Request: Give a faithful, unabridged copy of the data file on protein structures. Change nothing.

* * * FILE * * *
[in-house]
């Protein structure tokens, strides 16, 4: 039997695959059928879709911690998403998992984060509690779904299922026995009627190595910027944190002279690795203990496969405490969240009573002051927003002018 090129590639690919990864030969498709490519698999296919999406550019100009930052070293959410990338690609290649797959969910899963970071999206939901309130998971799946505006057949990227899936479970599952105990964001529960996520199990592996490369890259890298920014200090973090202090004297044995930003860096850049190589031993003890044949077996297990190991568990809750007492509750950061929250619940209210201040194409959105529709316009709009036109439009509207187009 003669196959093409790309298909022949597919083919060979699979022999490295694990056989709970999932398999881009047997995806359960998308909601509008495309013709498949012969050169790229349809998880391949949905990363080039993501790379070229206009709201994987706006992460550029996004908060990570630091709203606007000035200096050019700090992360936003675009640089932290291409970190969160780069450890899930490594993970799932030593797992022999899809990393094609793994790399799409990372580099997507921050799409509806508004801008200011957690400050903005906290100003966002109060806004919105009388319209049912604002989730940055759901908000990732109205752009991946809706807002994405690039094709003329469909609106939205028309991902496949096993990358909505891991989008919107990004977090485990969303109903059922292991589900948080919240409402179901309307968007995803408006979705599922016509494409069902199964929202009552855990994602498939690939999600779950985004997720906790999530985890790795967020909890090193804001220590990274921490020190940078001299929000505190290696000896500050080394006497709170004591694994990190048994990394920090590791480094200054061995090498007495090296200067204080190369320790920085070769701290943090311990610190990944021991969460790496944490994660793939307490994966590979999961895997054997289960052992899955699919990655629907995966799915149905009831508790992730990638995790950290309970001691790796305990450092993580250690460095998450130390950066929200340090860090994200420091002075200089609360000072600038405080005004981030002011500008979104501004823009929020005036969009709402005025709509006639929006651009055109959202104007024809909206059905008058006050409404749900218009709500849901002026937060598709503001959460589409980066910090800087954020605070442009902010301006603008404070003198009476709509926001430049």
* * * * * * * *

[in-house]
């Protein structure tokens, strides 16, 4: 039997695959059928879709911690998403998992984060509690779904299922026995009627190595910027944190002279690795203990496969405490969240009573002051927003002018 090129590639690919990864030969498709490519698999296919999406550019100009930052070293959410990338690609290649797959969910899963970071999206939901309130998971799946505006057949990227899936479970599952105990964001529960996520199990592996490369890259890298920014200090973090202090004297044995930003860096850049190589031993003890044949077996297990190991568990809750007492509750950061929250619940209210201040194409959105529709316009709009036109439009509207187009 003669196959093409790309298909022949597919083919060979699979022999490295694990056989709970999932398999881009047997995806359960998308909601509008495309013709498949012969050169790229349809998880391949949905990363080039993501790379070229206009709201994987706006992460550029996004908060990570630091709203606007000035200096050019700090992360936003675009640089932290291409970190969160780069450890899930490594993970799932030593797992022999899809990393094609793994790399799409990372580099997507921050799409509806508004801008200011957690400050903005906290100003966002109060806004919105009388319209049912604002989730940055759901908000990732109205752009991946809706807002994405690039094709003329469909609106939205028309991902496949096993990358909505891991989008919107990004977090485990969303109903059922292991589900948080919240409402179901309307968007995803408006979705599922016509494409069902199964929202009552855990994602498939690939999600779950985004997720906790999530985890790795967020909890090193804001220590990274921490020190940078001299929000505190290696000896500050080394006497709170004591694994990190048994990394920090590791480094200054061995090498007495090296200067204080190369320790920085070769701290943090311990610190990944021991969460790496944490994660793939307490994966590979999961895997054997289960052992899955699919990655629907995966799915149905009831508790992730990638995790950290309970001691790796305990450092993580250690460095998450130390950066929200340090860090994200420091002075200089609360000072600038405080005004981030002011500008979104501004823009929020005036969009709402005025709509006639929006651009055109959202104007024809909206059905008058006050409404749900218009709500849901002026937060598709503001959460589409980066910090800087954020605070442009902010301006603008404070003198009476709509926001430049």